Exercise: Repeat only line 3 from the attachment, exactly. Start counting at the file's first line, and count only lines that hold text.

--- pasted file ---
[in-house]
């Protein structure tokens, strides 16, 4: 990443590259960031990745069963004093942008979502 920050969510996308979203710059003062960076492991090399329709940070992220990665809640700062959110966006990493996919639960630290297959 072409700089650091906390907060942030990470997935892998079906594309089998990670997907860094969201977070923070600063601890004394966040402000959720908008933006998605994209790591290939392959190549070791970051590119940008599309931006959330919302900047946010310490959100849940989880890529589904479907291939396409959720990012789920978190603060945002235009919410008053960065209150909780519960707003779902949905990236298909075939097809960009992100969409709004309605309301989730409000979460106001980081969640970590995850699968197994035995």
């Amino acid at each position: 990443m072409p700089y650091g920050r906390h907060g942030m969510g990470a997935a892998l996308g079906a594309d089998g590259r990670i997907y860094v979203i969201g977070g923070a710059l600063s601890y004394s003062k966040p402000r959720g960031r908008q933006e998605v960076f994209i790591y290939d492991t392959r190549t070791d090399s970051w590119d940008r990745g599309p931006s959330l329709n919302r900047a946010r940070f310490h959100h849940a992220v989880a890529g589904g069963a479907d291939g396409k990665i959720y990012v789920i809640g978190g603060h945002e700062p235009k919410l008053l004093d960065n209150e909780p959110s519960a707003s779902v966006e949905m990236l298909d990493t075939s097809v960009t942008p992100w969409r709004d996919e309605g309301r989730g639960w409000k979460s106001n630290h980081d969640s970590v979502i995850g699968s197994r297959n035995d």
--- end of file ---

């Amino acid at each position: 990443m072409p700089y650091g920050r906390h907060g942030m969510g990470a997935a892998l996308g079906a594309d089998g590259r990670i997907y860094v979203i969201g977070g923070a710059l600063s601890y004394s003062k966040p402000r959720g960031r908008q933006e998605v960076f994209i790591y290939d492991t392959r190549t070791d090399s970051w590119d940008r990745g599309p931006s959330l329709n919302r900047a946010r940070f310490h959100h849940a992220v989880a890529g589904g069963a479907d291939g396409k990665i959720y990012v789920i809640g978190g603060h945002e700062p235009k919410l008053l004093d960065n209150e909780p959110s519960a707003s779902v966006e949905m990236l298909d990493t075939s097809v960009t942008p992100w969409r709004d996919e309605g309301r989730g639960w409000k979460s106001n630290h980081d969640s970590v979502i995850g699968s197994r297959n035995d």